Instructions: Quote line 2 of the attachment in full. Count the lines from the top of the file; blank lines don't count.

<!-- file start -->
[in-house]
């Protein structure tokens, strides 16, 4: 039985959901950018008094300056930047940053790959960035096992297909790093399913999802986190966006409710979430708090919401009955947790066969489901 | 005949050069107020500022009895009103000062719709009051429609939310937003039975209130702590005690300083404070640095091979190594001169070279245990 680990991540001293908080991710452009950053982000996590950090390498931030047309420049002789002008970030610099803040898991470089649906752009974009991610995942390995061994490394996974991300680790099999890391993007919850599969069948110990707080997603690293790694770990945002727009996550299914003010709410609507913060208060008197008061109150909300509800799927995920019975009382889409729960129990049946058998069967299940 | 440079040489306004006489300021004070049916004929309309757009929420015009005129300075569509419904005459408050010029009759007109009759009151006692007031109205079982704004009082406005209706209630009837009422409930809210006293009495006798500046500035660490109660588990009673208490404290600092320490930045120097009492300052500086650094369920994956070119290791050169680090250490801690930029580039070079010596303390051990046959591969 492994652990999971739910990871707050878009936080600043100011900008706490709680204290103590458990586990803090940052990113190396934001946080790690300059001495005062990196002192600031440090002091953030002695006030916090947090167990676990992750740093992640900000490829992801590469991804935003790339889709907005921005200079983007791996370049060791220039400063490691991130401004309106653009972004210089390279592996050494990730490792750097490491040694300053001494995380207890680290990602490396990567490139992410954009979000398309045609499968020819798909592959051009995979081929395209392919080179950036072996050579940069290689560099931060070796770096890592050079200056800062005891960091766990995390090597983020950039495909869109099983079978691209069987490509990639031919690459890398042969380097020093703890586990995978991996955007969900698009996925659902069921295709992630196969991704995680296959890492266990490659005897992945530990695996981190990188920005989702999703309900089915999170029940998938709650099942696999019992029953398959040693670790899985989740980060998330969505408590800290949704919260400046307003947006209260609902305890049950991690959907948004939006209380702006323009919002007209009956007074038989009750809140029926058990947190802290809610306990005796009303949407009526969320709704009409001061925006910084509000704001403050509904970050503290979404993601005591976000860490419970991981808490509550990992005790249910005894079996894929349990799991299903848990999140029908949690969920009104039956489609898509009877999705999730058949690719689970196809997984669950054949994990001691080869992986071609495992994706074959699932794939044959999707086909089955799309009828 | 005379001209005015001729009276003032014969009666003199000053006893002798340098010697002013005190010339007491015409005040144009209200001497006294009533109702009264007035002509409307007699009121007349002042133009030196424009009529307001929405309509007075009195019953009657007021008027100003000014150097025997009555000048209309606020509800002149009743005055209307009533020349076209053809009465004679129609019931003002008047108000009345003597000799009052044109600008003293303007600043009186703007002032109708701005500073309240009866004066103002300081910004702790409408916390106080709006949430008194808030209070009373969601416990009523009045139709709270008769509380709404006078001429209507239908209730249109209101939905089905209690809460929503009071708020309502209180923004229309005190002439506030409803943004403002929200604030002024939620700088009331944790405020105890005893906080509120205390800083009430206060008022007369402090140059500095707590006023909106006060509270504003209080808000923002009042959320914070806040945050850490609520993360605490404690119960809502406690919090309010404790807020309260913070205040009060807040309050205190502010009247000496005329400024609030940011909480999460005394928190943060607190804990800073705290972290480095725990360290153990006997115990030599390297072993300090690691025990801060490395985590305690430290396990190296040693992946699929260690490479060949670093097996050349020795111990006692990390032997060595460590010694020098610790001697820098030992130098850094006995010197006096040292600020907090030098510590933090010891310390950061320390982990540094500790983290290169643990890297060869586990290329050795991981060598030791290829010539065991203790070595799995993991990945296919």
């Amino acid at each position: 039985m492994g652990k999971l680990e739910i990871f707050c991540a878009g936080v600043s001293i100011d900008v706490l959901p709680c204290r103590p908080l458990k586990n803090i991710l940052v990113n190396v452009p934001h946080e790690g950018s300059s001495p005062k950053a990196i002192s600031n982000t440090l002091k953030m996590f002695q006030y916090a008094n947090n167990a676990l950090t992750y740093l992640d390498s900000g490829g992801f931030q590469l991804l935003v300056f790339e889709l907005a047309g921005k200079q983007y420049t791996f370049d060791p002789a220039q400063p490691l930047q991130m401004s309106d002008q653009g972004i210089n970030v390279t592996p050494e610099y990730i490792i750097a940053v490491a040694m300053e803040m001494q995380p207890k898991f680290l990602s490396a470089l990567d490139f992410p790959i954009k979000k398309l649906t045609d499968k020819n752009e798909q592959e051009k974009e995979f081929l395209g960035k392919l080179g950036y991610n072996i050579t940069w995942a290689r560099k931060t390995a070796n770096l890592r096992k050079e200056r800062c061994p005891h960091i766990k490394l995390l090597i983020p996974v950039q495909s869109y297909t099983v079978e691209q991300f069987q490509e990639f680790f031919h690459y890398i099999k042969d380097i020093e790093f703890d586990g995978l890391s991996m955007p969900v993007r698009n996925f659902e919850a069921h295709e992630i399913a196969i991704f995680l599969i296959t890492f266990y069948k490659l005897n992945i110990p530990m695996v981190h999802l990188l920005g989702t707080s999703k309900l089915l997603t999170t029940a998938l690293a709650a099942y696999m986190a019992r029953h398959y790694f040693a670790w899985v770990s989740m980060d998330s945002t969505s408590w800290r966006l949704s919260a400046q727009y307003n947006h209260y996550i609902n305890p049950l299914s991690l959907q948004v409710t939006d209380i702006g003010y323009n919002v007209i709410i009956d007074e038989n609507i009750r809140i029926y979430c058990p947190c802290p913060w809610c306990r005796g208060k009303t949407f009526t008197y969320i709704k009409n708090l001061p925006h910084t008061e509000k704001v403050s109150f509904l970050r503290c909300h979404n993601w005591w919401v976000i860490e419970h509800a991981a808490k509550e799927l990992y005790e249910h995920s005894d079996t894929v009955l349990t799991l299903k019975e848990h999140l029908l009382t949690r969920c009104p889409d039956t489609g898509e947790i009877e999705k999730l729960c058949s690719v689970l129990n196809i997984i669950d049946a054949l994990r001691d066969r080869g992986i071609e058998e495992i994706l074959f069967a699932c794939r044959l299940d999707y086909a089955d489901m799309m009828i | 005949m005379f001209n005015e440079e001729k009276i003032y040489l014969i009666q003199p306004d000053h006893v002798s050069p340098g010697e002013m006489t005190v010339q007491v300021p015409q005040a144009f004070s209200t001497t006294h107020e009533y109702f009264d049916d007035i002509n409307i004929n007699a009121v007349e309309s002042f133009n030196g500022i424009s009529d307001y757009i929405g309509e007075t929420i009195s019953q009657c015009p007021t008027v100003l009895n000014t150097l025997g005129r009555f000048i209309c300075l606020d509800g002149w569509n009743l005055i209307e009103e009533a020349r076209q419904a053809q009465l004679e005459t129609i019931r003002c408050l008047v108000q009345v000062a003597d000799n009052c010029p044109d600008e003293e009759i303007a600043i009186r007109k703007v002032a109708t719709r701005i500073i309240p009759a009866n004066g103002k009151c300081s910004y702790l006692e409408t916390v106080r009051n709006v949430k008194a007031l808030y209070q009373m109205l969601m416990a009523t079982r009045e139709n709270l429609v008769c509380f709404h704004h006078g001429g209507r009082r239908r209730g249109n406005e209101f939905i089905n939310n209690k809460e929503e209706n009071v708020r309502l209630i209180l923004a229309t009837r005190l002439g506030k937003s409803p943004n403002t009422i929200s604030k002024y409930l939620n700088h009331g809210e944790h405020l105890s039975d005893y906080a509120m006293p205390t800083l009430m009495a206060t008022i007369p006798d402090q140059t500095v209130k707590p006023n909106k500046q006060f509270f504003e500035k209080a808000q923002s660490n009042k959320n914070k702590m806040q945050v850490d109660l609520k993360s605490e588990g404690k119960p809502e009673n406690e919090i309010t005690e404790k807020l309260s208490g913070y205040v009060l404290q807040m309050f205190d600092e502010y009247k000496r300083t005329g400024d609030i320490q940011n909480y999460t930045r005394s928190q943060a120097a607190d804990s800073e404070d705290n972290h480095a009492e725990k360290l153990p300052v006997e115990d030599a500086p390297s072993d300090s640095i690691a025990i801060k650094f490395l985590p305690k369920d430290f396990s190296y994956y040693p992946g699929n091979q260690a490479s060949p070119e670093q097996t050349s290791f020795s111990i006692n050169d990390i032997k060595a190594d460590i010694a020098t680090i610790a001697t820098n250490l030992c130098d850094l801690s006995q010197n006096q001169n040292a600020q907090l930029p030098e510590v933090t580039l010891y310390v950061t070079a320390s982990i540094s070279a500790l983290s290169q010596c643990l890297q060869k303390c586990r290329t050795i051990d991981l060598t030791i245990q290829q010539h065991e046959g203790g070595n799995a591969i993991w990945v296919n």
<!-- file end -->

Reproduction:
């Protein structure tokens, strides 16, 4: 039985959901950018008094300056930047940053790959960035096992297909790093399913999802986190966006409710979430708090919401009955947790066969489901 | 005949050069107020500022009895009103000062719709009051429609939310937003039975209130702590005690300083404070640095091979190594001169070279245990 680990991540001293908080991710452009950053982000996590950090390498931030047309420049002789002008970030610099803040898991470089649906752009974009991610995942390995061994490394996974991300680790099999890391993007919850599969069948110990707080997603690293790694770990945002727009996550299914003010709410609507913060208060008197008061109150909300509800799927995920019975009382889409729960129990049946058998069967299940 | 440079040489306004006489300021004070049916004929309309757009929420015009005129300075569509419904005459408050010029009759007109009759009151006692007031109205079982704004009082406005209706209630009837009422409930809210006293009495006798500046500035660490109660588990009673208490404290600092320490930045120097009492300052500086650094369920994956070119290791050169680090250490801690930029580039070079010596303390051990046959591969 492994652990999971739910990871707050878009936080600043100011900008706490709680204290103590458990586990803090940052990113190396934001946080790690300059001495005062990196002192600031440090002091953030002695006030916090947090167990676990992750740093992640900000490829992801590469991804935003790339889709907005921005200079983007791996370049060791220039400063490691991130401004309106653009972004210089390279592996050494990730490792750097490491040694300053001494995380207890680290990602490396990567490139992410954009979000398309045609499968020819798909592959051009995979081929395209392919080179950036072996050579940069290689560099931060070796770096890592050079200056800062005891960091766990995390090597983020950039495909869109099983079978691209069987490509990639031919690459890398042969380097020093703890586990995978991996955007969900698009996925659902069921295709992630196969991704995680296959890492266990490659005897992945530990695996981190990188920005989702999703309900089915999170029940998938709650099942696999019992029953398959040693670790899985989740980060998330969505408590800290949704919260400046307003947006209260609902305890049950991690959907948004939006209380702006323009919002007209009956007074038989009750809140029926058990947190802290809610306990005796009303949407009526969320709704009409001061925006910084509000704001403050509904970050503290979404993601005591976000860490419970991981808490509550990992005790249910005894079996894929349990799991299903848990999140029908949690969920009104039956489609898509009877999705999730058949690719689970196809997984669950054949994990001691080869992986071609495992994706074959699932794939044959999707086909089955799309009828 | 005379001209005015001729009276003032014969009666003199000053006893002798340098010697002013005190010339007491015409005040144009209200001497006294009533109702009264007035002509409307007699009121007349002042133009030196424009009529307001929405309509007075009195019953009657007021008027100003000014150097025997009555000048209309606020509800002149009743005055209307009533020349076209053809009465004679129609019931003002008047108000009345003597000799009052044109600008003293303007600043009186703007002032109708701005500073309240009866004066103002300081910004702790409408916390106080709006949430008194808030209070009373969601416990009523009045139709709270008769509380709404006078001429209507239908209730249109209101939905089905209690809460929503009071708020309502209180923004229309005190002439506030409803943004403002929200604030002024939620700088009331944790405020105890005893906080509120205390800083009430206060008022007369402090140059500095707590006023909106006060509270504003209080808000923002009042959320914070806040945050850490609520993360605490404690119960809502406690919090309010404790807020309260913070205040009060807040309050205190502010009247000496005329400024609030940011909480999460005394928190943060607190804990800073705290972290480095725990360290153990006997115990030599390297072993300090690691025990801060490395985590305690430290396990190296040693992946699929260690490479060949670093097996050349020795111990006692990390032997060595460590010694020098610790001697820098030992130098850094006995010197006096040292600020907090030098510590933090010891310390950061320390982990540094500790983290290169643990890297060869586990290329050795991981060598030791290829010539065991203790070595799995993991990945296919």